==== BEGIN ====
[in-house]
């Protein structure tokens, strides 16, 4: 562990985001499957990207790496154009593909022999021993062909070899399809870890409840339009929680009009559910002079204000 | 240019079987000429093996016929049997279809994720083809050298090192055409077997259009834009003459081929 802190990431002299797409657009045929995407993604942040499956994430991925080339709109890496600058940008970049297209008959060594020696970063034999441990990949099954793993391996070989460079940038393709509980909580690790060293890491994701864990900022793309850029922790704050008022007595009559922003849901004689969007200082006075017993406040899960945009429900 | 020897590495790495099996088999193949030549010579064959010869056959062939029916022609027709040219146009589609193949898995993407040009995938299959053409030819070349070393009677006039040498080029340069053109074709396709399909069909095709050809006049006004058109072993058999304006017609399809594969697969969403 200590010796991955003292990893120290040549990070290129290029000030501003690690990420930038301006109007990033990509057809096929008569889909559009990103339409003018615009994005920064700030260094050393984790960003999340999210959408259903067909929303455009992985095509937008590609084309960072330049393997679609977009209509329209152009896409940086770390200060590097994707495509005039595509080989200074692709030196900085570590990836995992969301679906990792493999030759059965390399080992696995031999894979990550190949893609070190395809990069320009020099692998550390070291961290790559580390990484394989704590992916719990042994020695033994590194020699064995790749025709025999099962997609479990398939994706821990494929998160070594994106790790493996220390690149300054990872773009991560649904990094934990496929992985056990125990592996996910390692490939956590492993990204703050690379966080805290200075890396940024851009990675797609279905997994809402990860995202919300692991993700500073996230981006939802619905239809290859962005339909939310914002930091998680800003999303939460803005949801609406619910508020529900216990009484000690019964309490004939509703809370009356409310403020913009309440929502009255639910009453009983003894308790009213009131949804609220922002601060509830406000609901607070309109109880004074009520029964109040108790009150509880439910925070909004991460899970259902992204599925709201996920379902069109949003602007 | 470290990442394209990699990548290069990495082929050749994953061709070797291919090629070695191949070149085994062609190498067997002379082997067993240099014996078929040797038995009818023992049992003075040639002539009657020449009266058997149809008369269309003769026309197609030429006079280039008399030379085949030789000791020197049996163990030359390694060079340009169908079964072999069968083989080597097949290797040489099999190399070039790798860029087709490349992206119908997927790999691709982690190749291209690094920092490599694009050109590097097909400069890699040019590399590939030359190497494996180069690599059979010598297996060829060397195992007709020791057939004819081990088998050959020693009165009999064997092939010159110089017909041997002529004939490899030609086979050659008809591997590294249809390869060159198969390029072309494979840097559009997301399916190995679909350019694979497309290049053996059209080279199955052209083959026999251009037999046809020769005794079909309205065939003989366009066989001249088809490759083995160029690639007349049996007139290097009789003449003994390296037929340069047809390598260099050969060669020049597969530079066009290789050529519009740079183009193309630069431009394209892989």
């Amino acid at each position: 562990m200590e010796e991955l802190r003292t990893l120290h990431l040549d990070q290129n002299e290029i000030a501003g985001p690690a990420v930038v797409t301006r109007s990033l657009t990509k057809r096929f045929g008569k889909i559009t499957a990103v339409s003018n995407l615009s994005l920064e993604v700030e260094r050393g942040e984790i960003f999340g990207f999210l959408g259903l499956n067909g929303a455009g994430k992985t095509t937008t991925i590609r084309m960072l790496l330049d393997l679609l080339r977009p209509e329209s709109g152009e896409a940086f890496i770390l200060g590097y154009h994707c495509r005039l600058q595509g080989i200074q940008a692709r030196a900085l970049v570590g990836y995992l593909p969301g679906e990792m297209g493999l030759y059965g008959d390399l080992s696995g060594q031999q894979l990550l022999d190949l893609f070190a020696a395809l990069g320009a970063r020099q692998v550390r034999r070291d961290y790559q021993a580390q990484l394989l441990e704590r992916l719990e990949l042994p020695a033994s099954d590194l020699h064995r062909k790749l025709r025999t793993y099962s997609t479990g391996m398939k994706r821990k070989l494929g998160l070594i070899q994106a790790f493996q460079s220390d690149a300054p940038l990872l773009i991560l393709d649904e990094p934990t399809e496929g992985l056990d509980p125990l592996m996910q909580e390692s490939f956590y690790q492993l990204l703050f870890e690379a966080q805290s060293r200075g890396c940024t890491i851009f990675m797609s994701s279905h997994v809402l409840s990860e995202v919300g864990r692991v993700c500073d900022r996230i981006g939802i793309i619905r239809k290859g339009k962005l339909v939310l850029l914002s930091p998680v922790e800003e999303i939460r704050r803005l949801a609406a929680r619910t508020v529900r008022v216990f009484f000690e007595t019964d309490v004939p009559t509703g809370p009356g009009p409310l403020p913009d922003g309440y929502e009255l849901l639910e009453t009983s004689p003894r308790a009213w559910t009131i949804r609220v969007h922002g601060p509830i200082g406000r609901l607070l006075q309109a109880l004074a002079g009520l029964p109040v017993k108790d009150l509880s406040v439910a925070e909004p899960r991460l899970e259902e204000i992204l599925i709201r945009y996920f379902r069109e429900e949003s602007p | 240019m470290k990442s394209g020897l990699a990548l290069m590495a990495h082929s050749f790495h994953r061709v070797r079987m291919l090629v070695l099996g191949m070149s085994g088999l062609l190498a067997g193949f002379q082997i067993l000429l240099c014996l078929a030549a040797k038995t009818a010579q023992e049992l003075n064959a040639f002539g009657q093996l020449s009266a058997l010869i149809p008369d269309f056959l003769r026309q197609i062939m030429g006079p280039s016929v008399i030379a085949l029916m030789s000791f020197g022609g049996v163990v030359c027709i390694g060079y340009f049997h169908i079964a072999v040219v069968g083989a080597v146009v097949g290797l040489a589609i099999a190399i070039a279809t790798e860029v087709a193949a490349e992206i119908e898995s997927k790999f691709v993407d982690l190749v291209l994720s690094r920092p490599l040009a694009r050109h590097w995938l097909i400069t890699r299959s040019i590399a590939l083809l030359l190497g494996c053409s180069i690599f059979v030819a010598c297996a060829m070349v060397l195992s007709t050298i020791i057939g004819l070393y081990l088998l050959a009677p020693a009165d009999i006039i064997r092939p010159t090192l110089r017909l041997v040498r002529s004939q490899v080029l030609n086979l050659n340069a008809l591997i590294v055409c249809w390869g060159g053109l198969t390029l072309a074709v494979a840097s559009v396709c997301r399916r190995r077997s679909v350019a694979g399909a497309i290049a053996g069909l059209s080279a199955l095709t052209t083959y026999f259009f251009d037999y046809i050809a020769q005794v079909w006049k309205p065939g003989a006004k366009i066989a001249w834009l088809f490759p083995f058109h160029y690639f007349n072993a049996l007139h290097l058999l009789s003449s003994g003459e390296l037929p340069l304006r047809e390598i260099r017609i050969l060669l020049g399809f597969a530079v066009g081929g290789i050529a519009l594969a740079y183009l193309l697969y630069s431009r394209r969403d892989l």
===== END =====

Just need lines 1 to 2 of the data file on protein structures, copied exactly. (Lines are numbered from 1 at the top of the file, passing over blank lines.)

[in-house]
């Protein structure tokens, strides 16, 4: 562990985001499957990207790496154009593909022999021993062909070899399809870890409840339009929680009009559910002079204000 | 240019079987000429093996016929049997279809994720083809050298090192055409077997259009834009003459081929 802190990431002299797409657009045929995407993604942040499956994430991925080339709109890496600058940008970049297209008959060594020696970063034999441990990949099954793993391996070989460079940038393709509980909580690790060293890491994701864990900022793309850029922790704050008022007595009559922003849901004689969007200082006075017993406040899960945009429900 | 020897590495790495099996088999193949030549010579064959010869056959062939029916022609027709040219146009589609193949898995993407040009995938299959053409030819070349070393009677006039040498080029340069053109074709396709399909069909095709050809006049006004058109072993058999304006017609399809594969697969969403 200590010796991955003292990893120290040549990070290129290029000030501003690690990420930038301006109007990033990509057809096929008569889909559009990103339409003018615009994005920064700030260094050393984790960003999340999210959408259903067909929303455009992985095509937008590609084309960072330049393997679609977009209509329209152009896409940086770390200060590097994707495509005039595509080989200074692709030196900085570590990836995992969301679906990792493999030759059965390399080992696995031999894979990550190949893609070190395809990069320009020099692998550390070291961290790559580390990484394989704590992916719990042994020695033994590194020699064995790749025709025999099962997609479990398939994706821990494929998160070594994106790790493996220390690149300054990872773009991560649904990094934990496929992985056990125990592996996910390692490939956590492993990204703050690379966080805290200075890396940024851009990675797609279905997994809402990860995202919300692991993700500073996230981006939802619905239809290859962005339909939310914002930091998680800003999303939460803005949801609406619910508020529900216990009484000690019964309490004939509703809370009356409310403020913009309440929502009255639910009453009983003894308790009213009131949804609220922002601060509830406000609901607070309109109880004074009520029964109040108790009150509880439910925070909004991460899970259902992204599925709201996920379902069109949003602007 | 470290990442394209990699990548290069990495082929050749994953061709070797291919090629070695191949070149085994062609190498067997002379082997067993240099014996078929040797038995009818023992049992003075040639002539009657020449009266058997149809008369269309003769026309197609030429006079280039008399030379085949030789000791020197049996163990030359390694060079340009169908079964072999069968083989080597097949290797040489099999190399070039790798860029087709490349992206119908997927790999691709982690190749291209690094920092490599694009050109590097097909400069890699040019590399590939030359190497494996180069690599059979010598297996060829060397195992007709020791057939004819081990088998050959020693009165009999064997092939010159110089017909041997002529004939490899030609086979050659008809591997590294249809390869060159198969390029072309494979840097559009997301399916190995679909350019694979497309290049053996059209080279199955052209083959026999251009037999046809020769005794079909309205065939003989366009066989001249088809490759083995160029690639007349049996007139290097009789003449003994390296037929340069047809390598260099050969060669020049597969530079066009290789050529519009740079183009193309630069431009394209892989």